Android on Raspberry Pi: How to run Google’s popular OS
If you fancy running Android on the $35 single-board computer, here are some of the better options.
The $35 Raspberry Pi runs a plethora of operating systems, but one popular OS that is particularly tricky to get working is Google’s Android.
The principal software engineer at the Raspberry Pi Trading has, quite reasonably, pointed out that the overhead of supporting Android as an official OS would outweigh its value. Therefore your only option is to rely on third parties to get the OS up and running.
Unfortunately this lack of official support means running Android on the Pi is typically hard work, generally requiring command-line tinkering to set up versions of the OS that are often stripped back and unstable.
However, if you still fancy running Android on the Pi here are some of the better options.
One of the easiest ways of getting a working Android-based system on the Pi is using emteria.OS.
emteria.OS is described as a regularly updated “industrial” version of Android, which by default offers a variety of apps, including a browser, email client, hardware-accelerated video player, and file manager.
SEE: Hardware spotlight: The Raspberry Pi
The downside is that the OS’ free version comes with restrictions, rebooting every eight hours and throwing up activation reminders. To remove these you’ll need to pay 18 euros per device for a personal licence. The cost rises to 19 euros per device for a business licence, which covers various extras, including a bespoke app market and more comprehensive support.
The OS is aimed at businesses, with Emteria suggesting the system could run apps used in everything from vending machines and digital signage to point of sale and industrial control devices.
There’s also no Google Play Store by default, with apps instead loaded onto the system via the F-Droid store.
Available for the Raspberry Pi 3 B and B+, you can check out this detailed walkthrough on getting started with the OS on the Pi, which also covers how to sideload apps.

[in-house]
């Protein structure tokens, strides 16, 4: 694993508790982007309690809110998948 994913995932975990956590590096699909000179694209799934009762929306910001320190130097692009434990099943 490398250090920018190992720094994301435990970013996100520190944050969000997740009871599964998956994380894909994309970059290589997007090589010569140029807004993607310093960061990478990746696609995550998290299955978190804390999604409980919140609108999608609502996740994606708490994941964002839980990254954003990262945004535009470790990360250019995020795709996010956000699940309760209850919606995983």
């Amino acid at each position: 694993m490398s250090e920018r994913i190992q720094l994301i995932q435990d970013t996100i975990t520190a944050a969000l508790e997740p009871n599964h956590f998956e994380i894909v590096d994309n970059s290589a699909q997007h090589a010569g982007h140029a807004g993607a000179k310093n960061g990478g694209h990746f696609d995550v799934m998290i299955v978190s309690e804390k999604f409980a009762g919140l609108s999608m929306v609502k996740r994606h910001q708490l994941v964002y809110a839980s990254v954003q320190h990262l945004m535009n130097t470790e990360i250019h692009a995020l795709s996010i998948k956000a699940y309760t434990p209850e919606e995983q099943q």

This review of emertia.OS reports good performance and stability when used on a Pi 3-based DIY tablet, and if you’re interested in a similar setup, Emteria lists compatible touchscreens to use with the Pi 3.
A community-supported, vendor-neutral Android-fork designed to be used on a wide range of smartphones, tablets, and set-top boxes.
Similar to its predecessor CyanogenMod, the OS strips away unnecessary bloatware while also bundling apps such as a browser, email, calendar, music player, and file manager.
While the LineageOS team doesn’t officially support the Raspberry Pi, enterprising individuals have ported it to the Pi 3 B and Pi 3 B+, most recently LineageOS v15.1, which is based on Android Oreo 8.1.
The developer behind the port says the OS is “for advanced users only”, as it requires technical knowledge to set it up and to install apps — since again the Google Play Store isn’t installed by default. However, you can find a full list of instructions on getting started here, and if you’re difficulty running v15.1, then v14.1 is available to download here.
Custom Android 7.1 build
If you’re even more technically proficient you may want to try out these Android TV and Android tablet versions of Android Nougat 7.1 on the Raspberry Pi 3, although these builds only come with a smattering of apps and you should expect to encounter stability issues.
This isn’t a good choice for most users, as Android Things shouldn’t be confused with the version of Android found on tablets and phones.
Android Things only allows the user to run a single Android app in the foreground at a time and is primarily aimed at developers building internet-connected appliances and other IoT devices.
That said, the OS is stable and available to download for the Raspberry Pi 3 here.
Try a Pi rival instead
If getting Android working on the Pi sounds too much like hard work, there are various rival single-board computers that support the OS.
A decent choice might be the Asus Tinker Board S, which is available with a working version of Android ‘Marshmallow’ 6.0 and a community-created build of Android ‘Nougat’ 7.1, which includes the Google Play Store by default. Unfortunately, the Tinker Board S costs $79.99, considerably more than the Pi, but does include a faster processor and double the memory of the Pi 3 B, resulting in notably improved performance.
Tests of Android 6.0 running on the base Asus Tinker Board reported decent stability and reasonable performance for the price, and the Tinker Board S may improve on these benchmarks due to its 16GB of built-in eMMC storage.